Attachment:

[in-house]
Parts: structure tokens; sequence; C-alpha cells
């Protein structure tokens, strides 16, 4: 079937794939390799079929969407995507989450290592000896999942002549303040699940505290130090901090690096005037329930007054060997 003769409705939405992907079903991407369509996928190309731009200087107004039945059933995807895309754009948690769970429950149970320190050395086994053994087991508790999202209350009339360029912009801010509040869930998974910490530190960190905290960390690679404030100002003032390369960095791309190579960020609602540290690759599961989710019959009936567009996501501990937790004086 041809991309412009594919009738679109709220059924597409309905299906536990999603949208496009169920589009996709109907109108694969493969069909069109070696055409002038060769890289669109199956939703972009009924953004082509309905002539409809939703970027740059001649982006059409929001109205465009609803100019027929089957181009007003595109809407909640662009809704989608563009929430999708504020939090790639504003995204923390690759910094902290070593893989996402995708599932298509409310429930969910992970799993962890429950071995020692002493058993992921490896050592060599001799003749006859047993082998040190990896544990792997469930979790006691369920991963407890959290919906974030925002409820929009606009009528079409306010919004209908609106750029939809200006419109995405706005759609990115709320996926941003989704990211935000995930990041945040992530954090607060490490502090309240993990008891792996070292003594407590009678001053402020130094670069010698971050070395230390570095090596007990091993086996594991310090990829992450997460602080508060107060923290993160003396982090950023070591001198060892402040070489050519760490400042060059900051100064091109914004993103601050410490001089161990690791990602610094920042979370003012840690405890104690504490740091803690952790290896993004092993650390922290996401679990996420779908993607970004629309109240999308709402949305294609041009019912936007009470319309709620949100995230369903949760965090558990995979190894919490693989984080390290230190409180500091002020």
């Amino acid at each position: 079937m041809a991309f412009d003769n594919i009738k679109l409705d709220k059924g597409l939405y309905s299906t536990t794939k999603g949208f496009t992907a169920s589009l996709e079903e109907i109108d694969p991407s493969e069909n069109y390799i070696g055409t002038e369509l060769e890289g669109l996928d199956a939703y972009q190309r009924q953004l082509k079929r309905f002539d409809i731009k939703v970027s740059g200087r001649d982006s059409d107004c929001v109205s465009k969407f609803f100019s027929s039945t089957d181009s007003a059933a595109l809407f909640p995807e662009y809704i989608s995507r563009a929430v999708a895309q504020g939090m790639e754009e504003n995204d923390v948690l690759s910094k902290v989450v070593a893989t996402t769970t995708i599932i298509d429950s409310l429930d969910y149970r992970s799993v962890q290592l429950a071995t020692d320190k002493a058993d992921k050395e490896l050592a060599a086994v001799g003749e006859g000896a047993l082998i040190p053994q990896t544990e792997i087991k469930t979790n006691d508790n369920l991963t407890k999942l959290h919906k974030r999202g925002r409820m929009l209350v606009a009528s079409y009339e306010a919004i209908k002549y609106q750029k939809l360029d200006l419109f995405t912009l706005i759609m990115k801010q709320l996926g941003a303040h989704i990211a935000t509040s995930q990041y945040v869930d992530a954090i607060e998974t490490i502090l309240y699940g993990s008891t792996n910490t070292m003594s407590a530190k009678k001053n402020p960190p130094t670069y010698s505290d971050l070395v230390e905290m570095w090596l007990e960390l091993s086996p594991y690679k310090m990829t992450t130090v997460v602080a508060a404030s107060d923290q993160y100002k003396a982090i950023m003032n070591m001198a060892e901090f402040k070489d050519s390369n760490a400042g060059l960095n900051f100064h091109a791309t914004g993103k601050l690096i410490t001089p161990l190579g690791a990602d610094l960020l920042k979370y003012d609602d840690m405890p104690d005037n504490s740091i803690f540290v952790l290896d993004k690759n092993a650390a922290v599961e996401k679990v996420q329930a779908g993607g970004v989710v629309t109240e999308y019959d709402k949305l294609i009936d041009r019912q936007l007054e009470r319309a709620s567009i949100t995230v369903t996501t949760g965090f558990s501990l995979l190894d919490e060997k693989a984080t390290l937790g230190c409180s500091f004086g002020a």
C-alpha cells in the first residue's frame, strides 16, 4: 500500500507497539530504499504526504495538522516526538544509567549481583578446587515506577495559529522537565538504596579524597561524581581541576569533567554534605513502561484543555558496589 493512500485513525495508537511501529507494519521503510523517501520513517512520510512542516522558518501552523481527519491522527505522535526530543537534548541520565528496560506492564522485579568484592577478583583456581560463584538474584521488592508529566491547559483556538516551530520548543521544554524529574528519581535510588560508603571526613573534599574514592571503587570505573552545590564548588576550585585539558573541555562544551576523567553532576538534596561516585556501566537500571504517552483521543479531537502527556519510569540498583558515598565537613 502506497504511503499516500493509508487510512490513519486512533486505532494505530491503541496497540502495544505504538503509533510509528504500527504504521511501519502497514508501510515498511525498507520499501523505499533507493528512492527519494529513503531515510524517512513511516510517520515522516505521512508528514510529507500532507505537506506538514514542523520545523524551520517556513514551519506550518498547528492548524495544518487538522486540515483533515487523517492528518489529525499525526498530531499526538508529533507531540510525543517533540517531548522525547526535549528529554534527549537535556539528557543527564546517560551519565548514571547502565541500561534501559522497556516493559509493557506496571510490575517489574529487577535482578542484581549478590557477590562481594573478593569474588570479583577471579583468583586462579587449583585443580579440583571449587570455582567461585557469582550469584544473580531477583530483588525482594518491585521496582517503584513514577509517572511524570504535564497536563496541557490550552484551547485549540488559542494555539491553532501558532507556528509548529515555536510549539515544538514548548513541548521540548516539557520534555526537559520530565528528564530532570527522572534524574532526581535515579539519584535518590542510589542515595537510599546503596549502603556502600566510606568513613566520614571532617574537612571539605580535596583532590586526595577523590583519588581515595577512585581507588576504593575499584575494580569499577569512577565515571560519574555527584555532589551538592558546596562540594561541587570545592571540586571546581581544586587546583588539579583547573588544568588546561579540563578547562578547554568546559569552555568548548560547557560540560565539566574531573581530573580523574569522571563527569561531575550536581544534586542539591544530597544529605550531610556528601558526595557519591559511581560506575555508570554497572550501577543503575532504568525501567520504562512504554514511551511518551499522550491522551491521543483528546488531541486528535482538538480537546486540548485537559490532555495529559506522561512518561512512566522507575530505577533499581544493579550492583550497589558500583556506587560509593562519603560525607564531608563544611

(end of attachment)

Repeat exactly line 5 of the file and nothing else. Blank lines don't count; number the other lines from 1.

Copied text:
C-alpha cells in the first residue's frame, strides 16, 4: 500500500507497539530504499504526504495538522516526538544509567549481583578446587515506577495559529522537565538504596579524597561524581581541576569533567554534605513502561484543555558496589 493512500485513525495508537511501529507494519521503510523517501520513517512520510512542516522558518501552523481527519491522527505522535526530543537534548541520565528496560506492564522485579568484592577478583583456581560463584538474584521488592508529566491547559483556538516551530520548543521544554524529574528519581535510588560508603571526613573534599574514592571503587570505573552545590564548588576550585585539558573541555562544551576523567553532576538534596561516585556501566537500571504517552483521543479531537502527556519510569540498583558515598565537613 502506497504511503499516500493509508487510512490513519486512533486505532494505530491503541496497540502495544505504538503509533510509528504500527504504521511501519502497514508501510515498511525498507520499501523505499533507493528512492527519494529513503531515510524517512513511516510517520515522516505521512508528514510529507500532507505537506506538514514542523520545523524551520517556513514551519506550518498547528492548524495544518487538522486540515483533515487523517492528518489529525499525526498530531499526538508529533507531540510525543517533540517531548522525547526535549528529554534527549537535556539528557543527564546517560551519565548514571547502565541500561534501559522497556516493559509493557506496571510490575517489574529487577535482578542484581549478590557477590562481594573478593569474588570479583577471579583468583586462579587449583585443580579440583571449587570455582567461585557469582550469584544473580531477583530483588525482594518491585521496582517503584513514577509517572511524570504535564497536563496541557490550552484551547485549540488559542494555539491553532501558532507556528509548529515555536510549539515544538514548548513541548521540548516539557520534555526537559520530565528528564530532570527522572534524574532526581535515579539519584535518590542510589542515595537510599546503596549502603556502600566510606568513613566520614571532617574537612571539605580535596583532590586526595577523590583519588581515595577512585581507588576504593575499584575494580569499577569512577565515571560519574555527584555532589551538592558546596562540594561541587570545592571540586571546581581544586587546583588539579583547573588544568588546561579540563578547562578547554568546559569552555568548548560547557560540560565539566574531573581530573580523574569522571563527569561531575550536581544534586542539591544530597544529605550531610556528601558526595557519591559511581560506575555508570554497572550501577543503575532504568525501567520504562512504554514511551511518551499522550491522551491521543483528546488531541486528535482538538480537546486540548485537559490532555495529559506522561512518561512512566522507575530505577533499581544493579550492583550497589558500583556506587560509593562519603560525607564531608563544611